Falls Amends Zoning, Allows Warehouses in Riverfront District
In an effort to boost business operations – and increase hundreds of local job opportunities – in Falls, the Supervisors unamimously adopted an ordinance amendment to permit warehouse operations in the riverfront district. The original zoning permitted warehouse operations only as a conditional use.
The amendment was made at the request of Stalwart Equities, a developer interested in constructing a nearly 1 million-square-foot warehouse on more than 95 acres of land along the Delaware River.
The board recently reviewed a sketch plan from Stalwart Equities for construction of 916,300 square feet of warehouse space and 60,000 square feet of office space. The bulk of the property – 84.664 acres – is at the former Solvay tract. Two other parcels totaling more than 11 acres are comprised of land on South Pennsylvania Avenue and a portion of the former Rogers foam tract on East Post Road.
Stalwart has not yet submitted a land development plan. Attorney Robert Gundlach Jr. called the ordinance amendment the “first step of the process” prior to the filling of a land development application. Stalwart, as well as any other developer interested in constructing a warehouse in the riverfront district, would need to come before the Board of Supervisors for land development review and approval prior to moving forward.
Township attorney Mike Clarke said the text amendment “is just a way of expediting a process.”
The Stalwart property is bound by industrial uses along East Post Road to the north, the Delaware River to the east and Biles Creek, vacant land to the south and a mix of commercial and residential properties to the east between the site and South Pennsylvania Avenue.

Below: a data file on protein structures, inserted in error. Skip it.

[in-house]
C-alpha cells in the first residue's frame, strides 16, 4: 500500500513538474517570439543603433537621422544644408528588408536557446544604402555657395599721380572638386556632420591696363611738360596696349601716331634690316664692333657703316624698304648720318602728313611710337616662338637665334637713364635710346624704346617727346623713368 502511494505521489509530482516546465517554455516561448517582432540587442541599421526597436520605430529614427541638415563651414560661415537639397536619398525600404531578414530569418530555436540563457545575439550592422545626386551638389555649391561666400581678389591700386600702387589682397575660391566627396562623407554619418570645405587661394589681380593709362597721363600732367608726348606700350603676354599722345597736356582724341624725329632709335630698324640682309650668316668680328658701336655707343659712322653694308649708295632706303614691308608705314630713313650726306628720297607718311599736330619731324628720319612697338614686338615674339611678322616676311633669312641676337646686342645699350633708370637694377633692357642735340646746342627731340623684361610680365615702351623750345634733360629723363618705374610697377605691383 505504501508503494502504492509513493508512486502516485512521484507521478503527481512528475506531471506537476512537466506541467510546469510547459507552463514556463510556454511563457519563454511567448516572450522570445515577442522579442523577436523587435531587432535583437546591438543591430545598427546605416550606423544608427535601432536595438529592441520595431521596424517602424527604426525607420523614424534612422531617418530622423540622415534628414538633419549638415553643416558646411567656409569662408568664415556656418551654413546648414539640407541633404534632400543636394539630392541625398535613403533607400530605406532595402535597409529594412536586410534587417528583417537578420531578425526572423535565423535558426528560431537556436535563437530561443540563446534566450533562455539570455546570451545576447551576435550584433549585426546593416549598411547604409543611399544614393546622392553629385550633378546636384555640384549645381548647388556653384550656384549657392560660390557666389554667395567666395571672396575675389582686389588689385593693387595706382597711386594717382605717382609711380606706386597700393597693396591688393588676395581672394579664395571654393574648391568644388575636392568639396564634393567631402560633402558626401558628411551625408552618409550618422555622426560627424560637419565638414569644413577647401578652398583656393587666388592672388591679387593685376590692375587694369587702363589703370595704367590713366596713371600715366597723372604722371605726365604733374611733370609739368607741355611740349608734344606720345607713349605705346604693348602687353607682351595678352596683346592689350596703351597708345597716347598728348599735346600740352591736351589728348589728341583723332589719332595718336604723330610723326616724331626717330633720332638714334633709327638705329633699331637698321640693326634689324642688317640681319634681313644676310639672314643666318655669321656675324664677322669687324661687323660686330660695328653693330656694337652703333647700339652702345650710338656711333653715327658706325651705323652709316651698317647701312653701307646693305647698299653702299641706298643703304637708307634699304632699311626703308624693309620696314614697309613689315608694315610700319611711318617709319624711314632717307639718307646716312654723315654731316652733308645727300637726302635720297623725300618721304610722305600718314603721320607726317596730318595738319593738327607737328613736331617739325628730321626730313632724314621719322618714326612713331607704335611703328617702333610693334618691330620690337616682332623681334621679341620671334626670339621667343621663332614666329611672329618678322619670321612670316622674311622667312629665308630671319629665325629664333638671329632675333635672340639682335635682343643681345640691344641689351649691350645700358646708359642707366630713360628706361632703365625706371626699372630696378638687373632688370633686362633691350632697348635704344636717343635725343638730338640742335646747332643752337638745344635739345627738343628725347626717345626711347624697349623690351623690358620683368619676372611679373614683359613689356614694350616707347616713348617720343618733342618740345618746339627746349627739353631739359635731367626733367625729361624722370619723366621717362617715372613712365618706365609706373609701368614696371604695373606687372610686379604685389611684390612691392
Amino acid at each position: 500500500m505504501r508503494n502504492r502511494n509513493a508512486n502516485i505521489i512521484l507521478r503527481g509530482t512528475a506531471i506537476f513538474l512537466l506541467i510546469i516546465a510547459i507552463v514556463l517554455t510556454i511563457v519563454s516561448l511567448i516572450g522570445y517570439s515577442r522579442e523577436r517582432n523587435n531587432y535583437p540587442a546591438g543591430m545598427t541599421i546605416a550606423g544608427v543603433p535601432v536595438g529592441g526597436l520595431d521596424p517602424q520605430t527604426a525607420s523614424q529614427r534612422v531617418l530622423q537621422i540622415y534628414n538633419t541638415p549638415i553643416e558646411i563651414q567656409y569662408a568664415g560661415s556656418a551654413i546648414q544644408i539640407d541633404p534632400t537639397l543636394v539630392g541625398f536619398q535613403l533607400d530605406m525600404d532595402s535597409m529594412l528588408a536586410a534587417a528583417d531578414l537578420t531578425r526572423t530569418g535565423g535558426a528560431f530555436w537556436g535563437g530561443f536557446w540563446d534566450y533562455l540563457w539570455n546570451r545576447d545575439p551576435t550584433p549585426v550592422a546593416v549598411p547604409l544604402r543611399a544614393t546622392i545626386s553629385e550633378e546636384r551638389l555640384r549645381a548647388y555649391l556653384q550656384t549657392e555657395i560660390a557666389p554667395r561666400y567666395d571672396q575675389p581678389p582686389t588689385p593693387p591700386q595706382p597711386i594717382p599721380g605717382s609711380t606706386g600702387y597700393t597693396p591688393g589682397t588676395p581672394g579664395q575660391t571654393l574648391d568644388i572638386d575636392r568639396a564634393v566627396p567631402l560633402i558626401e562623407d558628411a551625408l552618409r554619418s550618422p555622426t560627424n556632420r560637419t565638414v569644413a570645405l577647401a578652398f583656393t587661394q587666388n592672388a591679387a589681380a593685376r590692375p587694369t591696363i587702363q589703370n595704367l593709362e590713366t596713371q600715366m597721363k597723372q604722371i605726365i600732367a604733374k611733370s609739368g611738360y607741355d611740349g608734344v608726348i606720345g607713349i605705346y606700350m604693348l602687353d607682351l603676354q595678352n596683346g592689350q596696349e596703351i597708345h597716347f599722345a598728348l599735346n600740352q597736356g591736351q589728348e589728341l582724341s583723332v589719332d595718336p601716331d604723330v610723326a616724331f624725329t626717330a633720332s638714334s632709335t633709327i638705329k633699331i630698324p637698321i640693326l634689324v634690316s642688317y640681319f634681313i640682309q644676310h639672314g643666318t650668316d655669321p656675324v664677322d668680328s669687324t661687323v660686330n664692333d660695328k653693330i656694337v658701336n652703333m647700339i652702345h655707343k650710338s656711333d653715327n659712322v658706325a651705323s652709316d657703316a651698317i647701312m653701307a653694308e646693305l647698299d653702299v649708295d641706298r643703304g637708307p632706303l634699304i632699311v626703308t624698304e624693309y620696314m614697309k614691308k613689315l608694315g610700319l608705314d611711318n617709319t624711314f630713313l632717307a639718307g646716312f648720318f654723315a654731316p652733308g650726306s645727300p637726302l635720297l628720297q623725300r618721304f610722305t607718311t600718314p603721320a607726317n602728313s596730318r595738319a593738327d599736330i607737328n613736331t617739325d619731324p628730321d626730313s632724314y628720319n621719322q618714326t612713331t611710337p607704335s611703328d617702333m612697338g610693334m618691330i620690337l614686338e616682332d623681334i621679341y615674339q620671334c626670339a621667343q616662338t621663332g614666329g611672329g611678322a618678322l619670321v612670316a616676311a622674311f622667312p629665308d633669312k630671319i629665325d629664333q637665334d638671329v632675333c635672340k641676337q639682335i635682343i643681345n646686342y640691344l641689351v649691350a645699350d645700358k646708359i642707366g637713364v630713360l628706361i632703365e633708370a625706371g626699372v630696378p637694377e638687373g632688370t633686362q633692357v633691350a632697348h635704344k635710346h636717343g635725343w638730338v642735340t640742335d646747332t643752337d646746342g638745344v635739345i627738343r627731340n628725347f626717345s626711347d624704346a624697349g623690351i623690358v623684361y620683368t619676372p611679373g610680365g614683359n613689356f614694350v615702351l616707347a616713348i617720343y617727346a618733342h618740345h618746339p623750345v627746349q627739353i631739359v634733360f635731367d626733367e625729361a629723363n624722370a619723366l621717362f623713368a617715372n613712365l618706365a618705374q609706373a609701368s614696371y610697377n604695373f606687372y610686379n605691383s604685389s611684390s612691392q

Officials told the Supervisors previously that the warehouse would employ 500 or more local employees. The project would generate $963,000 in real estate taxes to Pennsbury School District, $41,000 in municipal taxes and $33,000 in annual local services taxes.
The Falls site could house one tenant or be subdivided to house up to four, Stalwart officials said, adding that details on occupancy would not be known until the project is finalized and marketed.
Traffic could be the project’s largest obstacle. Stalwart’s traffic consultant told the board that the property would host 700 vehicles daily. Of those, 150 to 200 per day would be trucks.
Developers are planning to widen South Pennsylvania Avenue to help accommodate traffic. In addition, the warehouse would have separate truck and passenger vehicle access. The truck route would be Route 13 to Tyburn Road to South Pennsylvania Avenue. Trucks exiting the site would be directed to turn left and head south along South Pennsylvania Avenue. Passenger vehicles would be able to access the site from both the South Pennsylvania Avenue and East Post Road driveways.
Stalwart officials are working with Morrisville Borough to restrict trucks traveling on Post Road to a certain tonnage.